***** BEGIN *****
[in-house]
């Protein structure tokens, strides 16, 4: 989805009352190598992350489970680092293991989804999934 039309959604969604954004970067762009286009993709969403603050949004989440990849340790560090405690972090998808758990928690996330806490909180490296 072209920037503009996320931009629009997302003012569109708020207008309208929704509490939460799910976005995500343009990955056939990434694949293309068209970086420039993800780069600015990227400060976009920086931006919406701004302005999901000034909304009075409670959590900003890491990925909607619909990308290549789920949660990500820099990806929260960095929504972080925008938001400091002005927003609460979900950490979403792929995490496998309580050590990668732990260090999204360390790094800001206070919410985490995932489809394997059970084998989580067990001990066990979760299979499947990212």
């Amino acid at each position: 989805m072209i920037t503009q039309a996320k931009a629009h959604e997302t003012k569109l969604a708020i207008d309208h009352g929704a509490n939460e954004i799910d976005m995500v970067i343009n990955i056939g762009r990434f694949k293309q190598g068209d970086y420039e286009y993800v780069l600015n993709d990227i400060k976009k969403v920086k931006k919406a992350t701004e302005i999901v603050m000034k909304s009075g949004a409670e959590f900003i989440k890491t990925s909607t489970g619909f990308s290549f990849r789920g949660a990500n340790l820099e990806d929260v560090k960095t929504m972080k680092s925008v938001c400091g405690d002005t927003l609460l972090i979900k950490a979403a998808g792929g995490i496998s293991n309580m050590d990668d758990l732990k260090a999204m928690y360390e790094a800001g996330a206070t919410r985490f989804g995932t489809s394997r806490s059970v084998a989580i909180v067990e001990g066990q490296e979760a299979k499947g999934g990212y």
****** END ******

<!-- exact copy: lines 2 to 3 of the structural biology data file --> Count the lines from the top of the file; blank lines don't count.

């Protein structure tokens, strides 16, 4: 989805009352190598992350489970680092293991989804999934 039309959604969604954004970067762009286009993709969403603050949004989440990849340790560090405690972090998808758990928690996330806490909180490296 072209920037503009996320931009629009997302003012569109708020207008309208929704509490939460799910976005995500343009990955056939990434694949293309068209970086420039993800780069600015990227400060976009920086931006919406701004302005999901000034909304009075409670959590900003890491990925909607619909990308290549789920949660990500820099990806929260960095929504972080925008938001400091002005927003609460979900950490979403792929995490496998309580050590990668732990260090999204360390790094800001206070919410985490995932489809394997059970084998989580067990001990066990979760299979499947990212």
């Amino acid at each position: 989805m072209i920037t503009q039309a996320k931009a629009h959604e997302t003012k569109l969604a708020i207008d309208h009352g929704a509490n939460e954004i799910d976005m995500v970067i343009n990955i056939g762009r990434f694949k293309q190598g068209d970086y420039e286009y993800v780069l600015n993709d990227i400060k976009k969403v920086k931006k919406a992350t701004e302005i999901v603050m000034k909304s009075g949004a409670e959590f900003i989440k890491t990925s909607t489970g619909f990308s290549f990849r789920g949660a990500n340790l820099e990806d929260v560090k960095t929504m972080k680092s925008v938001c400091g405690d002005t927003l609460l972090i979900k950490a979403a998808g792929g995490i496998s293991n309580m050590d990668d758990l732990k260090a999204m928690y360390e790094a800001g996330a206070t919410r985490f989804g995932t489809s394997r806490s059970v084998a989580i909180v067990e001990g066990q490296e979760a299979k499947g999934g990212y």